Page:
The annual meeting of the American Society of Clinical Oncology (ASCO) conference held June 1-5, 2012 in Chicago, IL offered a wealth of new scientific and clinical data. It is expected that this year’s event will have a significant impact on the patients treatment plans.
After reviewing this years meeting, a new type of targeted therapy was of particular interest to reviewer Daphna Halpern, Director of Oncology at Citeline, the world’s leading research authority on pharmaceutical clinical trials and drug intelligence. According to Halpern, “Antibody-Drug Conjugates (ADC’s) are looking to be one of the next advancements in cancer drug development.”
Targeting cancer cells
Antibody-Drug Conjugates (ADCs) are a new type of targeted therapy composed of an antibodylinked via a biodegradable linker to a cytotoxicagent (also called “warhead”). The cytotoxic agents are designed to eliminate fast-growing cancer cells, but they can also harm healthy proliferating cells, which cause side effects. Therefore, linking an ADC with a cytotoxic agent may allow chemotherapy to directly target the cancer cell and avoid harming the health cells reducing the side effects. Based on this unique quality, it’s not surprising that drug companies are exploring this option.
The U.S. Food and Drug Administration (FDA) granted accelerated approval to brentuximab vedotin (SGN-35; Adcetris™ for Injection, Seattle Genetics, Inc.) in August 2011. The approved incications include the treatment of patients with Hodgkin lymphoma after failure of autologous stem cell transplant (ASCT) or after failure of at least two prior multi-agent chemotherapy regimens in patients who are not candidates for ASCT and treatment of patients with systemic anaplastic large cell lymphoma (ALCL) after failure of at least one prior multi-agent chemotherapy regimen. The approval for Hodgkin lymphoma was based on a single-arm multicenter clinical trial (Trial SG035-0003) that enrolled 102 patients who had CD30-positive Hodgkin lymphoma that relapsed after ASCT.
The antibody-drug conjugate brentuximab vedotin includes the highly toxic antimicrotubule agent Monomethyl Auristatin E (MMAE), a synthetic antineoplastic agent, to human specific CD30-positive malignant cells. Because of its high toxicity MMAE, which inhibits cell division by blocking the polymerisation of tubulin, cannot be used as a single-agent chemotherapeutic drug. However, the combination of this drug with an anti-CD30 monoclonal antibody proved to be safe for anticancer therapy.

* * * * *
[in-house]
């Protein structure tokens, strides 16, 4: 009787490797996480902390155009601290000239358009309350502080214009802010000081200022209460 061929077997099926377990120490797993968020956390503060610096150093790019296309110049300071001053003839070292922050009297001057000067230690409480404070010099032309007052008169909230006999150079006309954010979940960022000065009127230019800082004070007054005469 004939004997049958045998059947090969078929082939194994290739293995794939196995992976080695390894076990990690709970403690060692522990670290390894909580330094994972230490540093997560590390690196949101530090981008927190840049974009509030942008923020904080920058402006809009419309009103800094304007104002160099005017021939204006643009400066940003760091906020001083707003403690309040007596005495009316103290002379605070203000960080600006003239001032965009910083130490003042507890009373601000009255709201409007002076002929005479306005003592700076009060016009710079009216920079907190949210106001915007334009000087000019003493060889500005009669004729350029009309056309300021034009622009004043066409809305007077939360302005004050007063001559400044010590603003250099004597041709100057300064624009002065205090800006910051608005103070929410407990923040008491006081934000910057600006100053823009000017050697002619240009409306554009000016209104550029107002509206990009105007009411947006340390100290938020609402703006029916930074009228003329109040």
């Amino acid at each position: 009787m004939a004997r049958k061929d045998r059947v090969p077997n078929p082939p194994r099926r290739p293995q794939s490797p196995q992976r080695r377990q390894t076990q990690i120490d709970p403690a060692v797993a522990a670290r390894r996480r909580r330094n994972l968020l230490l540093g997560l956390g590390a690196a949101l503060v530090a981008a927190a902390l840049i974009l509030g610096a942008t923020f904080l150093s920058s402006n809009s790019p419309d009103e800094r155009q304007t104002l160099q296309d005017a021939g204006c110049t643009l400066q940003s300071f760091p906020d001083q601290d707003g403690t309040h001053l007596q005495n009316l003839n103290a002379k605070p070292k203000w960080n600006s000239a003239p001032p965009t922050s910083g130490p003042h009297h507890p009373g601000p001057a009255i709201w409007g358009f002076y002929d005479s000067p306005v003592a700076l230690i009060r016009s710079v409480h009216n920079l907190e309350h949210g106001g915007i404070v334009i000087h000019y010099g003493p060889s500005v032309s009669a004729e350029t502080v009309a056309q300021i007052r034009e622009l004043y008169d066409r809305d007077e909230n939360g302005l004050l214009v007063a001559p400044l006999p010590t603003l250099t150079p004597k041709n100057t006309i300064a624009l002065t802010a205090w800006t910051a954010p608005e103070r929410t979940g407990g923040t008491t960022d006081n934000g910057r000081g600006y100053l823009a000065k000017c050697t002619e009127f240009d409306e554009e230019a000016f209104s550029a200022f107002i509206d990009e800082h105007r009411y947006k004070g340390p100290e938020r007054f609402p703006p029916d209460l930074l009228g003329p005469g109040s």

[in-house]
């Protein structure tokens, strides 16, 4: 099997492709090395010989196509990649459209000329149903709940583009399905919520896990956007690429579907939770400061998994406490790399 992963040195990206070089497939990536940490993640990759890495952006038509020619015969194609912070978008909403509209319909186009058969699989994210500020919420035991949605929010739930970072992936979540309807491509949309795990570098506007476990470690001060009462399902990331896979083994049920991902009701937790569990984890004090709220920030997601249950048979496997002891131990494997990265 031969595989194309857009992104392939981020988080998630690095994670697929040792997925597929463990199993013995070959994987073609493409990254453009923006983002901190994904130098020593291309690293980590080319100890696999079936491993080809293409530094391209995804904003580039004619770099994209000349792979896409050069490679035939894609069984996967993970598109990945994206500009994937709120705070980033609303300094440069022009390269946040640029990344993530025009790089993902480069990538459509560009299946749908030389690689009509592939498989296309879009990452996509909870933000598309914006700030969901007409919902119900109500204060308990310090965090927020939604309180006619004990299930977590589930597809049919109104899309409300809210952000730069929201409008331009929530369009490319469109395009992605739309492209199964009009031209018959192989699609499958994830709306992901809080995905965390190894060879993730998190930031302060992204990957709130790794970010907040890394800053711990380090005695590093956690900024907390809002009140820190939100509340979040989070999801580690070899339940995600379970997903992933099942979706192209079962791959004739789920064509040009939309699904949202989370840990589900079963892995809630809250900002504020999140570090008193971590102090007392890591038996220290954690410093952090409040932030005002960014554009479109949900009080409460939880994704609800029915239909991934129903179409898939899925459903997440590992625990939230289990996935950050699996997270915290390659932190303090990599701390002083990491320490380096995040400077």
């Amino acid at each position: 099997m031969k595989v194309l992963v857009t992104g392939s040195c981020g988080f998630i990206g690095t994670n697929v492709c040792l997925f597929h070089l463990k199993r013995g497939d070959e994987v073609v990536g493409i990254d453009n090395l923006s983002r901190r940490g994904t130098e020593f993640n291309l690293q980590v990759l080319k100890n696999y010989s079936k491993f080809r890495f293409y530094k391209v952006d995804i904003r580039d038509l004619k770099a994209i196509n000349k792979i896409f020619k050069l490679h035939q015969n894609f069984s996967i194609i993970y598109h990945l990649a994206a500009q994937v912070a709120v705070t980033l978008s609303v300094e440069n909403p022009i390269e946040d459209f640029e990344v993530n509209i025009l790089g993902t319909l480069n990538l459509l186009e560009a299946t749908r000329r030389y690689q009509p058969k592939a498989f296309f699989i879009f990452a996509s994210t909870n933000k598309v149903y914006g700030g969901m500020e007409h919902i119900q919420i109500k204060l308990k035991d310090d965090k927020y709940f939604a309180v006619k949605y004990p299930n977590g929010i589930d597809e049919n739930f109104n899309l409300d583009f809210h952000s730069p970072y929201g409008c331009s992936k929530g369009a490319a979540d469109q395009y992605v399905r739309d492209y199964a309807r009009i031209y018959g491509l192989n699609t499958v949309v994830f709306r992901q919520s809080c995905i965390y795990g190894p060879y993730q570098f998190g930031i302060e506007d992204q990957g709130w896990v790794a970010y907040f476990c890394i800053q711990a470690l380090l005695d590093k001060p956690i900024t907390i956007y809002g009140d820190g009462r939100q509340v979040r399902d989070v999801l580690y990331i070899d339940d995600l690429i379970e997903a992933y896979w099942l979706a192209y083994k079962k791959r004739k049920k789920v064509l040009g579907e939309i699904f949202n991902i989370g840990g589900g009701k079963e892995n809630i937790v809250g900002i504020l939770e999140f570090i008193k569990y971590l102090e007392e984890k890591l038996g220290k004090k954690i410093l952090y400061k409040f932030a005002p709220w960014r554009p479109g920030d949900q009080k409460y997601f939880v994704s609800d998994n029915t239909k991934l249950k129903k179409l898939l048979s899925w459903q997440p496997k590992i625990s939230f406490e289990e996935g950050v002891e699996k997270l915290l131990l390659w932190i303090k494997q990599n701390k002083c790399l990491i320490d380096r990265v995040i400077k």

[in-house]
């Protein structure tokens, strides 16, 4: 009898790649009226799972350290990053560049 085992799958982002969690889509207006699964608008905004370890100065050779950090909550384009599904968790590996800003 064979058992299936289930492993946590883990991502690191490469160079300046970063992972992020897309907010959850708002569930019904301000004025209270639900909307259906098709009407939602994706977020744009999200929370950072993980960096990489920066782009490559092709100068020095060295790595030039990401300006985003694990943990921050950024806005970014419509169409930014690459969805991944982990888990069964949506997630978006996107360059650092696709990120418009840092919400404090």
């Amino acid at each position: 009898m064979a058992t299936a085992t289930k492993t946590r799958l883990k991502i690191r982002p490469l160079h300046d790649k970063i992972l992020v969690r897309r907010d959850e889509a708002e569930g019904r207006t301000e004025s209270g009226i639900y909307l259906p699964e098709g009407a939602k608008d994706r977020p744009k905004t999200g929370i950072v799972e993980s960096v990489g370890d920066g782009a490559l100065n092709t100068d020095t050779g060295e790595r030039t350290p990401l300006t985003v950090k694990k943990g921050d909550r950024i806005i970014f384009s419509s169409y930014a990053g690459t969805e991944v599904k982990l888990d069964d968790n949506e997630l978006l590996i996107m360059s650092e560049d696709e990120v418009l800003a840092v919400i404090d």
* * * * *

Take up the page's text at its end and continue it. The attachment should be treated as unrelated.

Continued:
One of the most promising ADC’s that had results presented at the annual meeting of the American Society of Clinical Oncology is trastuzumab emtansine (T-DM1) by Roche/Genentech. T-DM1 comprises the antibody trastuzumab and the chemotherapy DM1 attached together using a stable linker. It is designed to target and inhibit HER2 signaling and deliver the chemotherapy directly to the HER2-positive cancer cells.
The EMILIA study was the first randomized Phase III study of T-DM1. This study enrolled people with HER2-positive metastatic breast cancer who had previously received treatment with trastuzumab and a taxane chemotherapy and showed a significant and clinically meaningful improvement in PFS (progression free survival) compared with capecitabine and lapatinib. Based on the EMILIA findings, Genentech and Roche shared plans to submit applications for T-DM1 in HER2-positive metastatic breast cancer this year to the U.S. Food and Drug Administration (FDA) and European Medicines Agency (EMA).
Ongoing clinical development
“Over recent years, Citeline’s product, Pipeline® has monitored 145 ADC’s; 30 of them are currently in active development,” Halpern noted. “We are also monitoring, through the product Trialtrove®, clinical trials for those ADCs that reached clinical development (Phase I-IV).” ADC’s are being developed in many types of cancers. Breast cancer has the largest number of clinical trials, and has 5 different drugs in development, followed by non-Hodgkin’s lymphoma and head and neck cancer.
Pfizer’s inotuzumab ozogamicin (CMC-544), the only other ADC that is currently in phase III development, also had results presented at the meeting. It is in phase III trials for relapsed or refractory acute lymphoblastic leukemia (ALL) and non-Hodgkin’s lymphoma. The interim results presented at ASCO were for an ongoing trial in refractory- relapsed ALL patients in which weekly inotuzumab ozogamicin showed activity and an overall response (OR) of 50% thus far.
There were also other ADC’s presenting data at the meeting. Prostate-specific membrane antigen antibody drug conjugate (PSMA ADC), by Progenics Pharmaceuticals, had interim data revealed for an ongoing phase I trial for metastatic castration-resistant prostate cancer patients previously treated with a taxane.
Results of two trials with gemtuzumab ozogamicin were also presented. Previously marketed for acute myeloid leukemia (AML) but withdrawn following a confirmatory post approval clinical trial that did not show improvement in clinical benefit and after a greater number of deaths occurred in the group who received it. Results were presented in a phase II study being conducted by theNational Cancer Institute (NCI) and the Southwest Oncology Group (SWOG) and showed that the combination with hydroxyurea and azacitidine is associated with a low induction mortality. A second phase II study from the MD Anderson Cancer Center concluded that the effect of fludarabine, cytarabine, filgrastim, and gemtuzumab ozogamicin (FLAG-GO) is a highly effective regimen and has resulted in high rate of relapse-free survival in patients with newly diagnosed patients with core-binding factor AML.